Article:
Hebrew University develops novel approach for treating mitochondrial disorders

June 29, 2008

A novel concept for the treatment of mitochondrial disorders using directed enzyme replacement therapy (DERT) has won for a Hebrew University of Jerusalem doctoral candidate one of this year's Kaye Innovation Awards. The awards were presented at this year's 71st meeting of the Hebrew University Board of Governors.

DERT is a therapeutic approach to metabolic disorders whereby the deficient or absent enzyme is artificially manufactured with the addition of a delivery component and is administered to patients on a regular basis.

Mitochondria are special little organelles within the cells (organelles are small, unique structures within the cells that perform specialized tasks). The mitochondria play a critical role - most of the numerous biochemical pathways and reactions are performed within them. However, their most important job is to generate energy out of food and to discard toxic metabolites. (Metabolites are substances produced by a metabolic reaction.)

Inside the mitochondria there are thousands of enzymes that carry out all these reactions. If one of these enzymes is damaged or deficient due to a genetic mutation, a mitochondrial metabolic disorder occurs. Modern medicine offers no cure for mitochondrial disorders (among which are mitochondrial myopathies, maple syrup urine disease and many others). The standard treatment is only palliative, with the aim of improving, postponing or circumventing the massive damage caused by the over- production of free radicals, the accumulation of toxic metabolites and the low rate of energy production.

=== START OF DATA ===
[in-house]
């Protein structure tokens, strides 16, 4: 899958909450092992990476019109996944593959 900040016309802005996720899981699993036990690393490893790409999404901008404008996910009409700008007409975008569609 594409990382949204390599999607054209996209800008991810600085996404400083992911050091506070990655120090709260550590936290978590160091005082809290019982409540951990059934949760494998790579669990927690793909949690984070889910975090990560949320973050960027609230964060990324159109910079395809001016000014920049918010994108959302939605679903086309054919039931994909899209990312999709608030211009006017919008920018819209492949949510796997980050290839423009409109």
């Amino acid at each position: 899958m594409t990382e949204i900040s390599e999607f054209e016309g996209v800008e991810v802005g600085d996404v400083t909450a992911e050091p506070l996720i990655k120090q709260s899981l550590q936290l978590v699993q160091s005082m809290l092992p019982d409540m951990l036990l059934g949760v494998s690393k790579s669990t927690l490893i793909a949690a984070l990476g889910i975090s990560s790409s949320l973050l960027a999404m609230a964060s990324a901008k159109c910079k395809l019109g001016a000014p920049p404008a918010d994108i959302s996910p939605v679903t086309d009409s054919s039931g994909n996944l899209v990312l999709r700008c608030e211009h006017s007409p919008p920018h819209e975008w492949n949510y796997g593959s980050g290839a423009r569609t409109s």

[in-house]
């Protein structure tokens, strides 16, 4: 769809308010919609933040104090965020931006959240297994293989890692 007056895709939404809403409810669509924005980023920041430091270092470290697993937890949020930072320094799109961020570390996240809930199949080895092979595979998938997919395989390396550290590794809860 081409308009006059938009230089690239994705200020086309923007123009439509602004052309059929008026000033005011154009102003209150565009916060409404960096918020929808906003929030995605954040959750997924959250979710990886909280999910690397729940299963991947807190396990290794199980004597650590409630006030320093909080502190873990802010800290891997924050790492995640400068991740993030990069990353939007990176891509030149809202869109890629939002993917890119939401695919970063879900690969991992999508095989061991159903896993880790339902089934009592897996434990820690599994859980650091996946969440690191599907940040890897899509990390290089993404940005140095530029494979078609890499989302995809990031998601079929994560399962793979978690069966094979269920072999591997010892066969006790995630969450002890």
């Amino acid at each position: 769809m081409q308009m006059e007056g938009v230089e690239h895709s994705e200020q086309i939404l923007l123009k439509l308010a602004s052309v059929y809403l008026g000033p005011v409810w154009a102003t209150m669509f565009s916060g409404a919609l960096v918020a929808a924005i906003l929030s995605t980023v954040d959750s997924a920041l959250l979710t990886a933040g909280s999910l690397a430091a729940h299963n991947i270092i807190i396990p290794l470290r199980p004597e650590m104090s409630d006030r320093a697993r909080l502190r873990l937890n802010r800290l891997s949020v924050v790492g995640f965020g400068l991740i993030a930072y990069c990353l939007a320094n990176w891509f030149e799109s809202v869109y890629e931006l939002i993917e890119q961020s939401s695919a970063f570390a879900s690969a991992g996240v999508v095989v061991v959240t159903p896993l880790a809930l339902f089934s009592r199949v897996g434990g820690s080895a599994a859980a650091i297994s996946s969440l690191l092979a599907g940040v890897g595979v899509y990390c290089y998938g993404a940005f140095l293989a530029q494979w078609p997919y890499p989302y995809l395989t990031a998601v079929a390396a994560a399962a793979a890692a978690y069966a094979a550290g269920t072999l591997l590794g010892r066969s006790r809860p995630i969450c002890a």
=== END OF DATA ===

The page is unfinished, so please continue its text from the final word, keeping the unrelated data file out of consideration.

Matan Rapoport, a Ph.D. student in the Department of Cellular Biochemistry and Human Genetics at the Hebrew University Faculty of Medicine, demonstrated the effectiveness of DERT by treating the mitochondrial disorder lipoamide dehydrogenase (LAD) deficiency. LAD deficiency is an inherited recessive disorder, which results in extensive metabolic disturbances due to a reduction in the activity of the LAD enzyme within the mitochondria.

The clinical course of LAD deficiency is variable, presenting in infancy as a neurological disease of varying severity, or later in life with life-threatening recurrent episodes of liver failure. Most LAD deficiency patients suffer from neurological symptoms.

In developing DERT, Rapoport proposed a novel but simple approach for the delivery of an artificial mitochondrial enzyme directly to its sub-cellular location. The approach is to fuse the manufactured LAD enzyme with a specific delivery component, which will then lead the LAD into the cells and their mitochondria. There, it will substitute for the mutated endogenous enzyme.

For the past four years, Rapoport, under the guidance of Hebrew University Prof. Haya Loberboum-Galski, has been experimenting in vitro on cells taken from patients suffering from LAD deficiency. The results have been highly positive. Experiments are also now being conducted on the in-vivo model of this disorder in LAD-deficient mice. Very promising preliminary results show the ability of this therapy to improve LAD enzymatic activity even in the mouse brain.

Rapoport's invention of enzyme replacement therapy for mitochondrial disorders is patented by Yissum, the Technology Transfer Company of the Hebrew University of Jerusalem. This invention possesses great potential to becoming the treatment of choice for various types of mitochondrial disorders and consequently encompasses a significant commercial potential, as today there is no known medical cure.
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The Kaye Innovation Awards, one of which went to Rapoport, have been given annually since 1994. Isaac Kaye of England, a prominent industrialist in the pharmaceutical industry, established the awards to encourage faculty, staff and students of the Hebrew University to develop innovative methods and inventions with good commercial potential which will benefit the university and society.

The Hebrew University of Jerusalem

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